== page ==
Physician response
Among those critical of IPAB, physician organizations—including the American Association of Orthopaedic Surgeons (AAOS)—have been vocal opponents. The AAOS is concerned about the impact that IPAB-directed cuts will have on patient access to musculoskeletal care as well as about the ability of the Board to focus on long-term delivery system reforms, due to the yearly spending targets that must be met.
The AAOS letter to the House of Representatives [112th Congress] urging repeal of the IPAB.

Based on similar concerns, other physician organizations such as the Alliance of Specialty Medicine—a coalition of 13 specialty groups—have urged Congress to permanently repeal IPAB. Many groups fear that because providers such as hospitals and hospice care, which represent roughly 37 percent of all Medicare payments, are exempt from IPAB cuts until 2020, any cuts will disproportionately fall on other providers, including orthopaedic surgeons. The AAOS and more than 25 other medical societies support HR351.

Looking ahead
Lawmakers who oppose the controversial provision feel a renewed urgency to repeal IPAB in its entirety, in part because the IPAB’s implementation date is quickly approaching. A repeal measure introduced last year also garnered bipartisan support. The measure, however, was incorporated with medical malpractice reform into HR 5, the Help Efficient, Accessible, Low-cost, Timely Healthcare (HEALTH) Act of 2011. As a result, many Democratic sponsors withdrew their support. The bill easily passed the Republican-controlled House, but was not acted upon in the Senate.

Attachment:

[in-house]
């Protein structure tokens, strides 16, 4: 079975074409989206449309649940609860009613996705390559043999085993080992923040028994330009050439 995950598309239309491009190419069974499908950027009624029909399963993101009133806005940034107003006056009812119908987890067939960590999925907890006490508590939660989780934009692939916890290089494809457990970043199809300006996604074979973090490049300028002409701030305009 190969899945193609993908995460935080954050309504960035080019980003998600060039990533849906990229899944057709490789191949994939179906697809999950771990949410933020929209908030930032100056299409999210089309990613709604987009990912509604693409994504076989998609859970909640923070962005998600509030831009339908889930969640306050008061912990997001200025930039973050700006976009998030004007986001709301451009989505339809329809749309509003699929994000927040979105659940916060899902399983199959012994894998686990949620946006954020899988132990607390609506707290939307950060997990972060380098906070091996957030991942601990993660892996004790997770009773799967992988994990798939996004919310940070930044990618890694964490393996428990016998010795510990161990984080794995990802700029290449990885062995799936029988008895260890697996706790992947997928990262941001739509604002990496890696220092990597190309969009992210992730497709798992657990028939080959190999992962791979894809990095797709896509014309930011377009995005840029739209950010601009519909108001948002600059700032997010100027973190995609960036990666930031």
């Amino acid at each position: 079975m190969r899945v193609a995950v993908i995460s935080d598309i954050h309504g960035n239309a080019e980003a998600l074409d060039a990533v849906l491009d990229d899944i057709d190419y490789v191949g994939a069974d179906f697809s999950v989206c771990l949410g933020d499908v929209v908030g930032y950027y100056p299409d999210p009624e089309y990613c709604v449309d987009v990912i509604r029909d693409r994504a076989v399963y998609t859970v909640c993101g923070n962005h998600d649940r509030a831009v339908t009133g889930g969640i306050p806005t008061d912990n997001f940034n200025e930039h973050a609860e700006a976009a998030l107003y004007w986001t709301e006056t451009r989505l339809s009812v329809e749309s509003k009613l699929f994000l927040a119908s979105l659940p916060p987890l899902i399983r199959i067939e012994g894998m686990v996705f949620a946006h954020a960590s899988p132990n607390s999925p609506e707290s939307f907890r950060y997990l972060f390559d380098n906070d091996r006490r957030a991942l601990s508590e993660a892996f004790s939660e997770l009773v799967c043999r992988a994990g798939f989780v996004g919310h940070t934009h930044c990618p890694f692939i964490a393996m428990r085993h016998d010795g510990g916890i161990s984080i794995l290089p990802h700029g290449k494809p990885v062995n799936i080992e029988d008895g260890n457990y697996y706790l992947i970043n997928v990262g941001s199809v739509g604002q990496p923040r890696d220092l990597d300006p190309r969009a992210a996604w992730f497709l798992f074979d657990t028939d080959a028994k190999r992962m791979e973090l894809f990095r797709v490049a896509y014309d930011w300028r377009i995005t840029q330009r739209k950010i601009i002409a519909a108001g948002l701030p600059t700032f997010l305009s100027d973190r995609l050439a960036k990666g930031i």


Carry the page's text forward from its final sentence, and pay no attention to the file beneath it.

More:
In an article featured in Politico Pro last month, Rep. Roe echoed his belief that “the House should not give up its constitutional authority to control these things” while also noting that the public has no avenue to dispute IPAB decisions. He agrees that Medicare costs need to be controlled, but favors measures that would increase transparency in health costs and provide consumers with a more vested interest in their healthcare decisions.

This time, Rep. Roe says, Republican leaders have promised a straight up-or-down vote. He remains confident that, if voted on, the bill will pass the House. He indicates, however, that Democratic support in the Senate is not yet secured. Senate Majority Leader Harry Reid (D-Nev.) has not publicly discussed a timetable for Senate consideration of the legislation, but is understandably awaiting House action to make any public statements.

To see a complete list of HR 351 cosponsors, visit the AAOS legislative action center. (http://capwiz.com/aaos/home/)

Kristin Leighty is the manager of the Orthopaedic Political Action Committee in the AAOS office of government relations. She can be reached at leighty@aaos.org

At the Annual Meeting
The future of the IPAB may be one of the topics that Presidential Guest Speakers Erskine B. Bowles and Alan K. Simpson discuss during their presentation on “America’s Debt and Deficit Crisis: Issues and Solutions,” March 21 at 11 a.m. in the McCormick Place Grand Ballroom. The 2010 National Commission on Fiscal Responsibility and Reform, which the two cochaired, recommended expanding and strengthening the authority of the IPAB authority to allow it to make recommendations on hospitals and other exempt providers, among other issues.